I still have a migraine, so this is going to be a truncated post.  I am probably going to watch TV (not sure what, probably The Avengers; something light) until I go to bed as I don’t feel well enough to do anything else, but don’t feel sleepy.  I suppose it will distract me from being anxious about Purim, which starts tomorrow evening and about which I am somewhat apprehensive, primarily for the social aspect, but also somewhat for fears that my religious OCD will get out of control.

Unglamorous Success

Shabbat (the Sabbath) was a success, in an unglamorous sort of way.  I went to shul (synagogue) last night as usual and forced myself to shake hands with the rabbi afterwards as I think I chickened out of doing it last week.  I walked back with an elderly gentleman who lives further down our road.  I’ve walked home with him before, but neither of us is really into small talk, so the walk is rather quiet.  In the past that made me feel self-conscious and awkward, but last night I seemed to be OK with it, which seemed to be a social anxiety victory.

Dinner conversation was largely about my Mum’s illness and treatment.  I was OK, up until the point when I wasn’t and started feeling sad and anxious.  I’m not sure how much was worry about her per se and how much about how stressful the next few weeks, and the upcoming festivals of Purim and Pesach, are going to be and the fear that they will trigger depression and religious OCD.

I overslept in the morning again, but I’ve given up trying to go to shul in the mornings at the moment.  I was annoyed to doze for an hour after lunch, though, as it might stop me sleeping this evening.

I went to shul this afternoon for services and Talmud shiur (religious class) even though I felt a bit depressed and anxious.  I’ve felt a bit more comfortable and accepted at shul the last week or two, especially as I’m following Talmud shiur better (I prepare beforehand and revise afterwards) and as I’ve led services a couple of times.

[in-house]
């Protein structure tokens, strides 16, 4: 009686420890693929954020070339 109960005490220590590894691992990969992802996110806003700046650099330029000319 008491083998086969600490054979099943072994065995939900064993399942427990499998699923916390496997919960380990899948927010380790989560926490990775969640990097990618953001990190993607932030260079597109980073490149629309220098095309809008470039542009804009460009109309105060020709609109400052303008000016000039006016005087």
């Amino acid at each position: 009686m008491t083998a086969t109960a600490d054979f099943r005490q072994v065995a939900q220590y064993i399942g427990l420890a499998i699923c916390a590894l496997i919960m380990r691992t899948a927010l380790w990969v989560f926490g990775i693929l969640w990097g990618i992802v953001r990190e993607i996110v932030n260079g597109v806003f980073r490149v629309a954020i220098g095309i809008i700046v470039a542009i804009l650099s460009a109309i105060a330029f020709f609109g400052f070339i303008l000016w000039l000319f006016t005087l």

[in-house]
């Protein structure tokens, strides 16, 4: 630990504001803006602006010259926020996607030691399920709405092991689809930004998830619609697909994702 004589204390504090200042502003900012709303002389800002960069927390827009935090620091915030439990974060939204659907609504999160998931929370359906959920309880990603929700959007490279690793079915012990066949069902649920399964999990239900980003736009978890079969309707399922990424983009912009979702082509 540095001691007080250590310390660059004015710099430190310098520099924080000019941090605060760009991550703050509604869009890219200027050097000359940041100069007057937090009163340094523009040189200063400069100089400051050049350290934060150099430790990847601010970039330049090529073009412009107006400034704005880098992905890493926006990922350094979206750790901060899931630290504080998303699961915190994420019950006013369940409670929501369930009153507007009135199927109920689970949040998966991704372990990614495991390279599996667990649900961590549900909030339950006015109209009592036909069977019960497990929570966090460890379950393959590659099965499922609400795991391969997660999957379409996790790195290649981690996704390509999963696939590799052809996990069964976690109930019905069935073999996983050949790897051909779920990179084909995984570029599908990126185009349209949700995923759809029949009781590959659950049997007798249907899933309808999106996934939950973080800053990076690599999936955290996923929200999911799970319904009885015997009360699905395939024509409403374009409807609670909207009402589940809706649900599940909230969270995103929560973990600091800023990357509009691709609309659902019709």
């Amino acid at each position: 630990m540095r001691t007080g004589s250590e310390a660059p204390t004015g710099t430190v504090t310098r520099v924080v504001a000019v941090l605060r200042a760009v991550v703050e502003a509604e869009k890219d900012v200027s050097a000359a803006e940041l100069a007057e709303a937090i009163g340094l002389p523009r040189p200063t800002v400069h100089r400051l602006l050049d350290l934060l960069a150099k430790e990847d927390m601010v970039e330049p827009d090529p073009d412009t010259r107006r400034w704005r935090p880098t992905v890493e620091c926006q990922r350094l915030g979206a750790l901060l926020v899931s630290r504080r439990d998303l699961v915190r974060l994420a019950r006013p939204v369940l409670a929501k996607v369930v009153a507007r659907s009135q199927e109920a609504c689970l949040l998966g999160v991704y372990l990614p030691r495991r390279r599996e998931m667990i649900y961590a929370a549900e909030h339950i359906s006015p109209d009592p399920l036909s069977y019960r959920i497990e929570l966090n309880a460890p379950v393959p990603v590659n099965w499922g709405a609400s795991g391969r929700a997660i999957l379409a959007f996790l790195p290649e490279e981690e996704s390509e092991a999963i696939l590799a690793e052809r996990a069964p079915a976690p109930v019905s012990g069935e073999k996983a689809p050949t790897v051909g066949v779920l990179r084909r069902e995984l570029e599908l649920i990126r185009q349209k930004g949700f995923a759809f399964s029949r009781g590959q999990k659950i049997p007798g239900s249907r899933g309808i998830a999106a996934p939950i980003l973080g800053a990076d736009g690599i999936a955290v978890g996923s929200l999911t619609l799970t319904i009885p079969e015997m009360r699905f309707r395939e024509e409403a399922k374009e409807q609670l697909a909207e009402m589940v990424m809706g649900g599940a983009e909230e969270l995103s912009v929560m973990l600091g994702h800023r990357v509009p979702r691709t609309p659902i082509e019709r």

I am wondering if I should speak to the new rabbi about some of my issues, at shul and in general.  My main reason is because Pesach might prompt religious OCD, in which case it would be good to have someone locally who can determine if a problem is real or in my head, as my rabbi mentor tends not to pick up his emails on Chol HaMoed (the intermediate days of the festival) and obviously will be out of contact on Yom Tov itself.  I don’t know if the new rabbi has much mental health experience, although it was something that people raised when the community was looking for a rabbi.  If I am going to speak to him, it would be good to do so in advance rather than in the rush immediately before Pesach.

I spent an hour and a quarter tonight working on my non-fiction Doctor Who book’s jacket.  I think I’ve got the hang of the cover designer on, although I still find it awkward in pages.  I’m not sure if that’s my ignorance or genuine design flaws.  I find my back cover blurb lacks punch and my biography seems perfunctory (I grew up reading The New Adventures series of Doctor Who spin-off novels where the authors often seemed in a competition to come up with most bizarre and comic biographies).  I’ve sent it to my sister (who works in marketing) and I might send it to E.  I feel slightly sick just using marketing hyperbole, like describing my book as “essential” when it’s clearly not literally essential in the way that water and food are essential.  I don’t have much of an eye for graphic design either and I’m limited by copyright law in terms of the images I could use (I decided not to use any).

I have a busy day tomorrow: a family get together at lunch time and a lecture by Rabbi Joshua Berman on historical accuracy in Tanakh (Hebrew Bible) in the evening which I’m looking forward to.  So I should probably have something to eat and go to bed, given that it’s already 10.00pm.

Drifting Away

I had some religious OCD anxieties late last night, and then a night of confused dreams which also included some religious OCD imagery.  It’s probably just a sign of the emotional stress I’m under at the moment, although one dream focused strongly on the preparations for Pesach (Passover), which is now officially on the horizon, and which is always difficult enough even without Mum undergoing chemotherapy.